Homemade Playdough Recipe
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The Best Homemade Playdough Recipe

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Today, I’m sharing the homemade playdough recipe that I made for my kids 40+ years ago. My daughter teaches pre-school and uses this recipe as well. Kids love playdough!

I bet you can hear the squeals when you ask your kids and grandkids if they want to make it and then play with it, right? It’s every kid’s favorite thing to play with.

The nice thing about this recipe, you can make it with supplies you have in your pantry. If you aren’t stocking unsweetened KoolAid now, you may want to grab a few packets the next time you go to the grocery store.

You will want to choose several different flavors and colors so you can make several color varieties and store the playdough balls for your kids and grandkids. You will love how wonderful this playdough smells.

Today we made some green playdough for my daughter’s pre-school to celebrate the holidays. Of course, any color works, and you can have fun making different varieties for different holidays and special occasions.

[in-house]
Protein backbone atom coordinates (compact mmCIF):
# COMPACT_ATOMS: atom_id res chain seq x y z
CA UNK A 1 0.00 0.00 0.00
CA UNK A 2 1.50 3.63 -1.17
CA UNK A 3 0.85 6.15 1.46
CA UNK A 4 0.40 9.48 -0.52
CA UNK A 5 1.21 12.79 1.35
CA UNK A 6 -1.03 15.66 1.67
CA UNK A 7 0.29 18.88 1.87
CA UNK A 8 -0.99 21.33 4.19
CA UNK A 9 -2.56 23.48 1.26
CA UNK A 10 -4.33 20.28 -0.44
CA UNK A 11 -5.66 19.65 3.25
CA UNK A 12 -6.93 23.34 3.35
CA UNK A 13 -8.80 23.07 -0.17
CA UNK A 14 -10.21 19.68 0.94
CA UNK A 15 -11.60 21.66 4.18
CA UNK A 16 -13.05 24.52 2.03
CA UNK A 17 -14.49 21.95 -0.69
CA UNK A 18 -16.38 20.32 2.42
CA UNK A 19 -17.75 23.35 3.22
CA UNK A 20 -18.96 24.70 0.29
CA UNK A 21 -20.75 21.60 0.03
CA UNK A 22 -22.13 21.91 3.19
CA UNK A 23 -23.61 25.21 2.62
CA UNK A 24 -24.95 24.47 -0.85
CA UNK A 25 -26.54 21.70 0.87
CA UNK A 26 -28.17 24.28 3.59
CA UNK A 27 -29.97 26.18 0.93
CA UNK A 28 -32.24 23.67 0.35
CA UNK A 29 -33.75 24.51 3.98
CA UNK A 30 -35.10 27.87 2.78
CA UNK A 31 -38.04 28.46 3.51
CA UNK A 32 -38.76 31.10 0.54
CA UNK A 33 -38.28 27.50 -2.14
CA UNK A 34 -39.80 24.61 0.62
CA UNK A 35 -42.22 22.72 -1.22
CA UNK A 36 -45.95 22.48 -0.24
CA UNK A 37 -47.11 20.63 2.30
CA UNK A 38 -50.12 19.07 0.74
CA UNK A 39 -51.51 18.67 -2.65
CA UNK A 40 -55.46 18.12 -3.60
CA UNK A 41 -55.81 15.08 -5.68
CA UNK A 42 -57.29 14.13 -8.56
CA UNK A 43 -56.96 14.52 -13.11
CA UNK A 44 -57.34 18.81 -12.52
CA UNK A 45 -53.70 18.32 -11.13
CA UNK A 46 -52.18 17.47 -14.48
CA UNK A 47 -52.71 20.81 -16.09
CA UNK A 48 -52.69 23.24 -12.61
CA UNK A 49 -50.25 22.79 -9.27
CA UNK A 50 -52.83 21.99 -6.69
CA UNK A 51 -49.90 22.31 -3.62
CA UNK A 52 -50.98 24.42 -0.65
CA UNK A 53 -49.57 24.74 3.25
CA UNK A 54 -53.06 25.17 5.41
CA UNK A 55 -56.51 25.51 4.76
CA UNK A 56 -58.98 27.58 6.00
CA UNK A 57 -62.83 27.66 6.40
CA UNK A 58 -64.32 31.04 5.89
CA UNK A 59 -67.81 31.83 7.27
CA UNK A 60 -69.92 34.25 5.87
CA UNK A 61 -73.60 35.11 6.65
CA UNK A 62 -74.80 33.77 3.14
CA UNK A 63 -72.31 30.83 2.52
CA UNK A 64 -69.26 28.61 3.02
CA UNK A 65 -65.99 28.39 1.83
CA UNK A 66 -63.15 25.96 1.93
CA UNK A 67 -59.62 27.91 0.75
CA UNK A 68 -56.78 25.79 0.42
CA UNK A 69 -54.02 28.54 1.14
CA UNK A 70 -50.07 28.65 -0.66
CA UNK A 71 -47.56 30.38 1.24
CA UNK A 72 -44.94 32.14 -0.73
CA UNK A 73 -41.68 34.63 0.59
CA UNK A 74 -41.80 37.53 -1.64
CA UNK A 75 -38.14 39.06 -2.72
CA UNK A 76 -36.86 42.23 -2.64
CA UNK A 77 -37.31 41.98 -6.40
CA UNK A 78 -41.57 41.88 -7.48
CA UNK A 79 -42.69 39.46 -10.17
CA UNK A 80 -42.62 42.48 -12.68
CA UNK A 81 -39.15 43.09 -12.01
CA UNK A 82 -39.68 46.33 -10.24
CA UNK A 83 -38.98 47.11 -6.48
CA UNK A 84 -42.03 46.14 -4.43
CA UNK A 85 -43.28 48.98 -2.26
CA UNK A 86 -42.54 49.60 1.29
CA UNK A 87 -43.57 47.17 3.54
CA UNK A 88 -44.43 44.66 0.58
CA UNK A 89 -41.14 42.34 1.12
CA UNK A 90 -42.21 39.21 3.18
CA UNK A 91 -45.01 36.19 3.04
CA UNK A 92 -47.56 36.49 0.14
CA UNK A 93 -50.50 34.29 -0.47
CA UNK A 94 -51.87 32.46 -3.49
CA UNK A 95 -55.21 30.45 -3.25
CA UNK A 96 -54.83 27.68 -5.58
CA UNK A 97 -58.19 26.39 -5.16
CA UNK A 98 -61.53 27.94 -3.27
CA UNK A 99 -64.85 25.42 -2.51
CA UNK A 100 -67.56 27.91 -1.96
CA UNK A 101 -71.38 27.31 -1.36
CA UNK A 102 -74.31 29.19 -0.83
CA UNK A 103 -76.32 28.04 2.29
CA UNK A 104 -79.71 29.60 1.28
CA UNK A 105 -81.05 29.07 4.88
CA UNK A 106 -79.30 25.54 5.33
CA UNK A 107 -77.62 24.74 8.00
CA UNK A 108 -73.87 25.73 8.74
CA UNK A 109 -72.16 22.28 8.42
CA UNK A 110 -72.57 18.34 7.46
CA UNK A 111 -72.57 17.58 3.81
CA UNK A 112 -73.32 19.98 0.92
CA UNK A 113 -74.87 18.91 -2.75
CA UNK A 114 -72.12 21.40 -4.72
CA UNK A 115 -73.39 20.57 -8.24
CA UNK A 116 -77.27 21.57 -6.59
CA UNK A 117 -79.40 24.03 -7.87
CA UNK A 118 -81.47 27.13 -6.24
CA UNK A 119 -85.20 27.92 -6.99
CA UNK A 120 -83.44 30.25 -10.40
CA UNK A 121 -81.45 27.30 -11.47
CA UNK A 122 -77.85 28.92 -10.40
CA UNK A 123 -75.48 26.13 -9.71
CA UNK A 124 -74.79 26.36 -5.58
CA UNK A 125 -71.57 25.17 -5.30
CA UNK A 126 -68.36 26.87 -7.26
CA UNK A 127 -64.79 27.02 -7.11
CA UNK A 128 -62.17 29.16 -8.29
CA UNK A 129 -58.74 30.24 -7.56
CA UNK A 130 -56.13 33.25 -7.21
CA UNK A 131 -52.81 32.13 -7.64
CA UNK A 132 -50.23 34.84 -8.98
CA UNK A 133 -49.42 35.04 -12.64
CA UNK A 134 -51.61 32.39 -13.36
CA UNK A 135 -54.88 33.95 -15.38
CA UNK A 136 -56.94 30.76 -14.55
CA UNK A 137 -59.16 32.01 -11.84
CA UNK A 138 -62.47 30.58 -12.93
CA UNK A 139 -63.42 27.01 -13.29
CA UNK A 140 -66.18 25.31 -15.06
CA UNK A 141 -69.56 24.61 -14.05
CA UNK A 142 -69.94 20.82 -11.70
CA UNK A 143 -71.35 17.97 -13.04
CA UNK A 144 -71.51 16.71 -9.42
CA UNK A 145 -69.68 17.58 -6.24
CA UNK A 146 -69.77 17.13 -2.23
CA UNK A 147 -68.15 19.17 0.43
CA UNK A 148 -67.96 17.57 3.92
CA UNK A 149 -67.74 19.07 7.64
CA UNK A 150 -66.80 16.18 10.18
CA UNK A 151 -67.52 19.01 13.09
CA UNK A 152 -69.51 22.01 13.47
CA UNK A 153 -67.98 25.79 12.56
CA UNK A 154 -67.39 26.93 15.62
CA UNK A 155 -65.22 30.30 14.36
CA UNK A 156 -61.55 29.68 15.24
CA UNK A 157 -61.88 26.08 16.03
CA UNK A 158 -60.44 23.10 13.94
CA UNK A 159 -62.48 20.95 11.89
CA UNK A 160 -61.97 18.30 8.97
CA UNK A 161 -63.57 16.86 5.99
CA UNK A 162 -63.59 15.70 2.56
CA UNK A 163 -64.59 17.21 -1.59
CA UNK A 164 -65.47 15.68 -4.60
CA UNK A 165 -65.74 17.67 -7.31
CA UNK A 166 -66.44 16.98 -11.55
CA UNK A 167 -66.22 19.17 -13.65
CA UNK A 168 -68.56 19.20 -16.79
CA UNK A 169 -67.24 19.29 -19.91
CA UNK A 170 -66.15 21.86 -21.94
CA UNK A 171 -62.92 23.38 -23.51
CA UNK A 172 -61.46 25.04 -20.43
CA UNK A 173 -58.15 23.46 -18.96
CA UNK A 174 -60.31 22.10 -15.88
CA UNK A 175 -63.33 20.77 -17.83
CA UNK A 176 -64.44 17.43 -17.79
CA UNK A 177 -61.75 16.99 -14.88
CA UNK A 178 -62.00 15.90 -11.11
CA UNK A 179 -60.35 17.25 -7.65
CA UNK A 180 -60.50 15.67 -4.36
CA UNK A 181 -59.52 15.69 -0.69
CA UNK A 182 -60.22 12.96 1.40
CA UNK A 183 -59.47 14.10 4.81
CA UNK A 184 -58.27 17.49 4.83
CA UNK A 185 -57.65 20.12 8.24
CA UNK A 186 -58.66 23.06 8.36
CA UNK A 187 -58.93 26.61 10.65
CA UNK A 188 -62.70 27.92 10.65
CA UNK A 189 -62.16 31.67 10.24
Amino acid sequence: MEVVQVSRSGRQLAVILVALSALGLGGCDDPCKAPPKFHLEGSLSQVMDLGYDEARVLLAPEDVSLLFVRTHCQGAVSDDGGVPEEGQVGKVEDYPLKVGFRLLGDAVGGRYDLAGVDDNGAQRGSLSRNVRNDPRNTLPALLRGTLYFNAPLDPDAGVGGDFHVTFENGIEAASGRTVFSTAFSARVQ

For example, if you have a birthday party for one of your kids or grandkids, you could make the playdough match their favorite color. If we have a disaster, you can always make playdough for the kids as something to take their minds off of the challenges at hand and fill some time until things return more to normal.

Don’t forget the cookie cutters, they love playing with different shapes as they “play” with their playdough. Oh, and mini rolling pins are always a big hit!

My other recipe, How To Make Playdough

The Best Homemade Playdough Recipe

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Homemade Playdough Recipe

Step One: Gather Your Ingredients

Gather your ingredients. This is such a simple recipe! Four ingredients, plus the water, gotta love it!

Homemade Playdough Recipe

Step Two: Reminder-Use Unsweetened Kool-Aid

Here’s a reminder to buy only UNSWEETENED Kool-Aid.

Unsweetened Kool-Aid

Step Three: Boil the Water

Bring the water to a boil and set it close by to be used in step six.

Boil the Water

Step Four: Use Oil in the Mixer Bowl